Eighteen Burmese soldiers, who entered the area of the KIA’s Ngwa Lay post, in Lahpai Village, on the Stilwell Road, also Ledo Road between Sadung-Kambaiti, finally withdrew from the area after they were repeatedly warned that the KIA troops would open fire, said a local resident.
KIA sources said the KIA refused the Burmese military’s request for permission to go to Kambaiti through Ngwa Lay post, after being asked many times.
The Burmese troops were from the battalion under command of the Burmese Army’s Regional Operation Command (ROC) based in Danai (Tanai) in Hukawng Valley, western Kachin State, according to residents of Lahpai.
The KIA official said it has informed the Burmese junta that it will stop Burmese troops when they enter KIA territories in Kachin State and Northern Shan State.
James Lum Dau, of KIO foreign affairs in Bangkok, Thailand, told the Kachin News Group, “We are still keeping the policy that we will not start war with the Burmese junta. We are seeking ways to establish a genuine political dialogue with the Burmese military leaders.”
Since December last year, several separate Burmese troops, with around 100 soldiers or over 10 soldiers, have operated near other controlled areas of the Kachin Independence Organization (KIO), the political-wing of KIA, in Sadung area, in Waingmaw Township, according to the KIA officials.
Some parts of Sadung, where over 20,000 acres of opium are currently grown, are jointly controlled by the Burmese junta and it’s Border Guard Force, formerly known as the New Democratic Army-Kachin (NDA-K), according to the KIA Drug Eradication Committee.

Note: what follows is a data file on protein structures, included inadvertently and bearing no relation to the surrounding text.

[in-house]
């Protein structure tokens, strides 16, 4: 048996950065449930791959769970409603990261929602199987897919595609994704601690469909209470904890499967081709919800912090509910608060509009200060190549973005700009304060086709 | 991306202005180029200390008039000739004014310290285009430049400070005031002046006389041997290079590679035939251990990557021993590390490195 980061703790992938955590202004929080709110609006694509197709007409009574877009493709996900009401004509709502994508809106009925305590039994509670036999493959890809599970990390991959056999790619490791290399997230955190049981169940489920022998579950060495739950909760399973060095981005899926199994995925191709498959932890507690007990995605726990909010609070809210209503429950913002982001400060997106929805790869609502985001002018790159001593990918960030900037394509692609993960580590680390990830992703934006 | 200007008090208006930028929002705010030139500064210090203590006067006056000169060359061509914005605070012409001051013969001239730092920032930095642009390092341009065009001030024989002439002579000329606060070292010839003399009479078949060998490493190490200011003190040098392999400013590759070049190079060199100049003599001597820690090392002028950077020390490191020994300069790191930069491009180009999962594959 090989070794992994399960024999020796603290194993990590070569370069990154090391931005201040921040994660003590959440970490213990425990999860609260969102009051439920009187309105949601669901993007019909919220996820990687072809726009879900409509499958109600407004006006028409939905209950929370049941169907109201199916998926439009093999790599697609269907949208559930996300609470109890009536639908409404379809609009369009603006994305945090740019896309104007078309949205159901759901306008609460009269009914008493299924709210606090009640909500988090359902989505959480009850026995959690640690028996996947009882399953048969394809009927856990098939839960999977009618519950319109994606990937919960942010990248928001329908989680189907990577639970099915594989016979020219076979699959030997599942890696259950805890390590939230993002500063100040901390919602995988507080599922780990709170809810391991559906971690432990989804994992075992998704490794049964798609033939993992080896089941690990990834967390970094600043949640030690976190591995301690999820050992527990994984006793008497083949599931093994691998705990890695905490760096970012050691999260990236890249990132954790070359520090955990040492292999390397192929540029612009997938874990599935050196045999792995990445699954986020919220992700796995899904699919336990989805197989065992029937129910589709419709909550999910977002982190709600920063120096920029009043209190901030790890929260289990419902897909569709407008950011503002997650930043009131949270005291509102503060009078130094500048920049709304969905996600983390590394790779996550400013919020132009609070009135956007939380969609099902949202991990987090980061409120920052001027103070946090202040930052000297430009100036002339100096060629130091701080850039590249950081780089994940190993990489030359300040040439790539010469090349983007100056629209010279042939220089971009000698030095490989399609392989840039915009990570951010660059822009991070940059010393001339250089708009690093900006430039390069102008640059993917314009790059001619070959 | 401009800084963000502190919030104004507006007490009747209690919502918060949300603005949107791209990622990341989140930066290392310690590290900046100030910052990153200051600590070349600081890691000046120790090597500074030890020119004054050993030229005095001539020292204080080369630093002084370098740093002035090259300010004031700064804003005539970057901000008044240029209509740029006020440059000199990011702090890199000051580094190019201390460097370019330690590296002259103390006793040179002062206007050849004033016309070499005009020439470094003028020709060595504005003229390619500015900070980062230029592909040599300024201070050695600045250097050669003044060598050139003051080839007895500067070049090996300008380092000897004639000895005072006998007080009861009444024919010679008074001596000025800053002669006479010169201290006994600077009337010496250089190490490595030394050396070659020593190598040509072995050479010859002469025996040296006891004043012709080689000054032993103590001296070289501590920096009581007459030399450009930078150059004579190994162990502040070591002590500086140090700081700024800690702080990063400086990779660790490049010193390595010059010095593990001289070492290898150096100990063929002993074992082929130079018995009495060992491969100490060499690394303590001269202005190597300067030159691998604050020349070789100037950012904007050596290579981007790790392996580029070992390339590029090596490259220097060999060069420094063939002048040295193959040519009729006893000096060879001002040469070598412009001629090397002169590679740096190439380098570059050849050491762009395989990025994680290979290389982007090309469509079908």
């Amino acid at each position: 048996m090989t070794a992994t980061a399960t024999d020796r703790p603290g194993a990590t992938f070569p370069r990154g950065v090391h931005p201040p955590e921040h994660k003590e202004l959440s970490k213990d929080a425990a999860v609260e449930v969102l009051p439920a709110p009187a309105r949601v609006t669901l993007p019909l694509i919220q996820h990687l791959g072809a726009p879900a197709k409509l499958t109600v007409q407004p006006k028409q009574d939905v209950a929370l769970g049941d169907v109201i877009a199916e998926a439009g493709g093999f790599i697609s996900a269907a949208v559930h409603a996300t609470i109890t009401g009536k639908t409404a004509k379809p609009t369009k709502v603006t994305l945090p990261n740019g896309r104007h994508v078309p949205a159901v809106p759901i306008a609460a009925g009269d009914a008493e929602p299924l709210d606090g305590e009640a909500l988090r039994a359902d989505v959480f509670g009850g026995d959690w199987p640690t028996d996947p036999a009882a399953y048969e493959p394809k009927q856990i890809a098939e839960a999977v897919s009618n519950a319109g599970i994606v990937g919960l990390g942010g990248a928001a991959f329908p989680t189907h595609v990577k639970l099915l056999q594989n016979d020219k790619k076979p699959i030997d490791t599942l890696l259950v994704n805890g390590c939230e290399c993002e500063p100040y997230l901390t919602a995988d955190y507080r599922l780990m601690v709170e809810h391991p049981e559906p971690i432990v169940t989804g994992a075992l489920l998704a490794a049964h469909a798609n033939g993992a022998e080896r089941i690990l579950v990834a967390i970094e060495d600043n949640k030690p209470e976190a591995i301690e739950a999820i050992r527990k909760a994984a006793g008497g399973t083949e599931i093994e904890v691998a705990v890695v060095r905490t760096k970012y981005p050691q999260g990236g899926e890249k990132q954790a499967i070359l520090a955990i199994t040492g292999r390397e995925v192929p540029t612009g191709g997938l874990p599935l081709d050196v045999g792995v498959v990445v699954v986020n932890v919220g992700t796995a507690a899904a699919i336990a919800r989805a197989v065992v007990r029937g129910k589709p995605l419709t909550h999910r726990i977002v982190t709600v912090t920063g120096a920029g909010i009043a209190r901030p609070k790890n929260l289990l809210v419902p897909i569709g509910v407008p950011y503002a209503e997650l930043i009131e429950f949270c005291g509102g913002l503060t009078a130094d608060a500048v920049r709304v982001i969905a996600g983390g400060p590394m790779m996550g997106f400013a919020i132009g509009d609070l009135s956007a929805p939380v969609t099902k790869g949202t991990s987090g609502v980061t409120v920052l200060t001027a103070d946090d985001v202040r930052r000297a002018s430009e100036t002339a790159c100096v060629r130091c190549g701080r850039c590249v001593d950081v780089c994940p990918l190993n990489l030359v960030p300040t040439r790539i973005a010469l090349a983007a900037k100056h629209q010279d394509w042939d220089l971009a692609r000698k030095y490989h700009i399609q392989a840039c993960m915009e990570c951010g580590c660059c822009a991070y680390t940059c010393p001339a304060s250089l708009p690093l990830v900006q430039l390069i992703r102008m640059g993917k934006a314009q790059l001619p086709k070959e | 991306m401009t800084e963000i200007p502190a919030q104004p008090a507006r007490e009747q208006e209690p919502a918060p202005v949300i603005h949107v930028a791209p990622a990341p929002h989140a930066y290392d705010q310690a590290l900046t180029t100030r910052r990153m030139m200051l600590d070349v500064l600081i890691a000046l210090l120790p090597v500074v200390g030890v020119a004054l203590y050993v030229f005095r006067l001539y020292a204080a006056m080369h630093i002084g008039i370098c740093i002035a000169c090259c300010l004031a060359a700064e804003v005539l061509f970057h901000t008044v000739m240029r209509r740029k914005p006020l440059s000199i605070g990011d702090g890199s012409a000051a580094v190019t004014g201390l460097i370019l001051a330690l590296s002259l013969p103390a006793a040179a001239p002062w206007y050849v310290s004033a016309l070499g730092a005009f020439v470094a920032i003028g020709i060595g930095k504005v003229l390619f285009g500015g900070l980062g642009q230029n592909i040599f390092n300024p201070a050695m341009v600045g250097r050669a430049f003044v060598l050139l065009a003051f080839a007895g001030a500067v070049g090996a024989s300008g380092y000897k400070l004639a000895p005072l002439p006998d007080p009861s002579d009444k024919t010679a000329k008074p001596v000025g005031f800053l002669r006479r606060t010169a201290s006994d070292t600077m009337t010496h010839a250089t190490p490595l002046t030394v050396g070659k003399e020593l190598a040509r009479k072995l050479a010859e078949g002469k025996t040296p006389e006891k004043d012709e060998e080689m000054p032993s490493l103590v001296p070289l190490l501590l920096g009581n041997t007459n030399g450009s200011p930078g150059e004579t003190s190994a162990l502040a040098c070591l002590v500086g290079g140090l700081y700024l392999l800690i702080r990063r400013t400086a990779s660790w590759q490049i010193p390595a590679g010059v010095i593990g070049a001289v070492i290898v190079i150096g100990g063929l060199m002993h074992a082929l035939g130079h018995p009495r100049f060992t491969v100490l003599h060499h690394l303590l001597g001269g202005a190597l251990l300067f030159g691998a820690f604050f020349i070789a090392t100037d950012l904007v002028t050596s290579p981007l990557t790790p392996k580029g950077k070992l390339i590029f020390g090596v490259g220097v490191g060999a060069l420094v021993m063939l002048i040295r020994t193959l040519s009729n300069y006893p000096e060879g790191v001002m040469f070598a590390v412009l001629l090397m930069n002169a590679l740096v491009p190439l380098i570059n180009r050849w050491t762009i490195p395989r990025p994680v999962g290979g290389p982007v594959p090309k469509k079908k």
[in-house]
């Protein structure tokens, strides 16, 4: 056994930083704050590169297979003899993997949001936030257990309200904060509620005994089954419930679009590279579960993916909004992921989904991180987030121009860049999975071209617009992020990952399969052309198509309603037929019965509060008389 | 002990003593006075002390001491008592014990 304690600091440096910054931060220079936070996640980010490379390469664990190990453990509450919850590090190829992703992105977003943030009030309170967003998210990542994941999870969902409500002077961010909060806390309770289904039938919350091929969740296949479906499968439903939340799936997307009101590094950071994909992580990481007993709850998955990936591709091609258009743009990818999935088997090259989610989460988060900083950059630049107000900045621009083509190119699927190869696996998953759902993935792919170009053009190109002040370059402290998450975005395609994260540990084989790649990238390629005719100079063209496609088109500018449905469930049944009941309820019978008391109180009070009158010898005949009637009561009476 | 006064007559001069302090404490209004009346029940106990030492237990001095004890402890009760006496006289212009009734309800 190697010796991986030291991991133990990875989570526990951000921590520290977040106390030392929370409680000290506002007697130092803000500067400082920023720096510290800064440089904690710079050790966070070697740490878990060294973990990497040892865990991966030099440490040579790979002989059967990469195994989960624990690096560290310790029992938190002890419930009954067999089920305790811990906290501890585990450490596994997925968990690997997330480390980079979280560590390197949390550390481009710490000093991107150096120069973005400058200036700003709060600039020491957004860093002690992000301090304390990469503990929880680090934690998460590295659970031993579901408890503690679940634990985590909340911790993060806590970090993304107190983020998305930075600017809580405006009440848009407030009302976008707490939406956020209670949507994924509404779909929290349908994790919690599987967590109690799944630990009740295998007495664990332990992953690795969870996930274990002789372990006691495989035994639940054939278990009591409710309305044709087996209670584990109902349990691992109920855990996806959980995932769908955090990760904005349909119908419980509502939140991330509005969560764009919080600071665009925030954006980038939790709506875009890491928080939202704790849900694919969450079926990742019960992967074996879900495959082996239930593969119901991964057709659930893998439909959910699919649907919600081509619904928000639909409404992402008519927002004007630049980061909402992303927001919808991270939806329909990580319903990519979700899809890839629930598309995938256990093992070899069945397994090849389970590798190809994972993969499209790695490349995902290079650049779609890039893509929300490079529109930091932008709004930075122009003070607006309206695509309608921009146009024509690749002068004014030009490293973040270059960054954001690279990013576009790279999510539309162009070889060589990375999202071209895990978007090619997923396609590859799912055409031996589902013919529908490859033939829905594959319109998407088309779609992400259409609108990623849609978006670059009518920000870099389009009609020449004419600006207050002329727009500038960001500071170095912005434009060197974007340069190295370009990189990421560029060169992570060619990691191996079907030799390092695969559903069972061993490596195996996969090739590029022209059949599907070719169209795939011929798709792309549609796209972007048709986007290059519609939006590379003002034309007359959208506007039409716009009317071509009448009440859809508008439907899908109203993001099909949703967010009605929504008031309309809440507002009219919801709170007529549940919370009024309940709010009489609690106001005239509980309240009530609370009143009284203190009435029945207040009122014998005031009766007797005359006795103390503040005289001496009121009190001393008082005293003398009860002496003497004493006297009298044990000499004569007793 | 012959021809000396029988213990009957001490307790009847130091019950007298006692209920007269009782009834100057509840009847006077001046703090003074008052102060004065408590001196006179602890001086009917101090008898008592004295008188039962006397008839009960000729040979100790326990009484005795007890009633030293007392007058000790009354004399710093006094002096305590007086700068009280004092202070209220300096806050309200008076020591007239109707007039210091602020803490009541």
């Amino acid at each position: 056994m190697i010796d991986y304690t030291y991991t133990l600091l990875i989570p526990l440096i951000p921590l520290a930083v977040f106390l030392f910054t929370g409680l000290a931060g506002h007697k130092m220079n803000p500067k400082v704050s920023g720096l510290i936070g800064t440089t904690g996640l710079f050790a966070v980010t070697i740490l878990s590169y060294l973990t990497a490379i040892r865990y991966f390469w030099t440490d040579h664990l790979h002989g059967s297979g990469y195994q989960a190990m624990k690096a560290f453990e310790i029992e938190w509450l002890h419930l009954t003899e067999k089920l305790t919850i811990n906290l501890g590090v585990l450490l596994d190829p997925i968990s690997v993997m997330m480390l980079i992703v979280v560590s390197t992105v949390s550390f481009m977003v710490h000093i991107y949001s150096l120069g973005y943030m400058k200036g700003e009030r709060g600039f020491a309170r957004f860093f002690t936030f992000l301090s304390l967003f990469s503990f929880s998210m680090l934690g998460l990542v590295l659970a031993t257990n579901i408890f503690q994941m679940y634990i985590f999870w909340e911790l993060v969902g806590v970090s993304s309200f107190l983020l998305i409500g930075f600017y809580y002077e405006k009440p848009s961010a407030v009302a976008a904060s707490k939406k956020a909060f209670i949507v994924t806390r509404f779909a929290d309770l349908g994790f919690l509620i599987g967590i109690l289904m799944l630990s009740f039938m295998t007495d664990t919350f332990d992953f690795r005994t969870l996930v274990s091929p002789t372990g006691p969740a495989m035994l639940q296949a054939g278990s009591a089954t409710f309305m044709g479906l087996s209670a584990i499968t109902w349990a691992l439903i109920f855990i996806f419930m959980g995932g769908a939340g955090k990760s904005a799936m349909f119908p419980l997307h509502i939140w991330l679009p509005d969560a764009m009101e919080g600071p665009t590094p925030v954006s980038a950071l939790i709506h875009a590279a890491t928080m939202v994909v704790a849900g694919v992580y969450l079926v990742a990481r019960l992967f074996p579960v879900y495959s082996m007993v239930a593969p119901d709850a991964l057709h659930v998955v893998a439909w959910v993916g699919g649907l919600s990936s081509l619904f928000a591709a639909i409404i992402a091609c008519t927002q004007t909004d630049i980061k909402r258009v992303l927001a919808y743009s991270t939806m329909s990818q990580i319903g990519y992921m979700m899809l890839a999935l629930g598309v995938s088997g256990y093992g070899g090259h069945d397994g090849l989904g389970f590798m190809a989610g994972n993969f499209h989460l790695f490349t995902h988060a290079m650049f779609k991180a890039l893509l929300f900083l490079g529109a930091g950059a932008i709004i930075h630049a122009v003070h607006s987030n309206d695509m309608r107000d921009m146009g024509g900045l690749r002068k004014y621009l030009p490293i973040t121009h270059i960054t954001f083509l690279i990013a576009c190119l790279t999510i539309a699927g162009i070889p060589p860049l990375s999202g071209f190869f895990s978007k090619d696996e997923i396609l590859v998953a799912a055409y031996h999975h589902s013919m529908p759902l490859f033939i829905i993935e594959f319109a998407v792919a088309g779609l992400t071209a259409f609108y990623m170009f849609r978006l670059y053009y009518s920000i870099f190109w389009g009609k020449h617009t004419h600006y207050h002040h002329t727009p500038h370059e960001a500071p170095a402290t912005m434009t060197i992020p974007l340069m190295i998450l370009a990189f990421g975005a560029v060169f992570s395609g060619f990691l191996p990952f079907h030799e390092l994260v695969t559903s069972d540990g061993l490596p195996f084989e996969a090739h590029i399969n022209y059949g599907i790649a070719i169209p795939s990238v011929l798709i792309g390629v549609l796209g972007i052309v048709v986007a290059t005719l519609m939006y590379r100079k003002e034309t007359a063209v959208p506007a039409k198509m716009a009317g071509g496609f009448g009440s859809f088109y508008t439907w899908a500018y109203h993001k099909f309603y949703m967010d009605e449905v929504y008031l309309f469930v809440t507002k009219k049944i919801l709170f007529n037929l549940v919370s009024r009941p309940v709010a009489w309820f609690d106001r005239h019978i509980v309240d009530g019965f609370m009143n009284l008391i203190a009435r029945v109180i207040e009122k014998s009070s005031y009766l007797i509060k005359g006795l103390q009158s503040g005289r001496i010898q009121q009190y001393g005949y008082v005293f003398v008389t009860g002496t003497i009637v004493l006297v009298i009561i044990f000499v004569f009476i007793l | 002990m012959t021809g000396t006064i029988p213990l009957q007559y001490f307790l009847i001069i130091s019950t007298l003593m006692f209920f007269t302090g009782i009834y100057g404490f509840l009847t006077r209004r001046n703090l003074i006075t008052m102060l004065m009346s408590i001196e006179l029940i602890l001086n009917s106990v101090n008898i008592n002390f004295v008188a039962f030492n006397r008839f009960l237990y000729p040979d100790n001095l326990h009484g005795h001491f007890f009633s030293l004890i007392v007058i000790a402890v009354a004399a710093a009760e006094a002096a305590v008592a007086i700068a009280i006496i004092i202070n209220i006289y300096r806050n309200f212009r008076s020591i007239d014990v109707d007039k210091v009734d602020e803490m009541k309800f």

Villagers and the KIA Drug Eradication Committee said the Burmese Opium Eradication Campaign in the area not only demands money from opium field owners but also interferes with the current KIA drug eradication campaign.
Two-days of fighting took place between Burmese troops and the Shan State Army-North (SSA-N) at Mong Awd village tract, in Monghsu, Shan State on March 13 and 14.
Both the KIO and SSA-N are members of the United Nationalities Federal Council (UNFC), an alliance of 11 ethnic organizations, which formed last month.
The UNFC aims to restore a genuine federal union in Burma by pressuring the ruling Burmese military junta politically and militarily. However, the alliance is now in “wait and see” mode, while observing the new military-backed civilian government being formed by the Burmese junta.
James Lum Dau said the junta’s recent attempts to intimidate the KIO and other ethnic armed groups are typical and are nothing to worry about.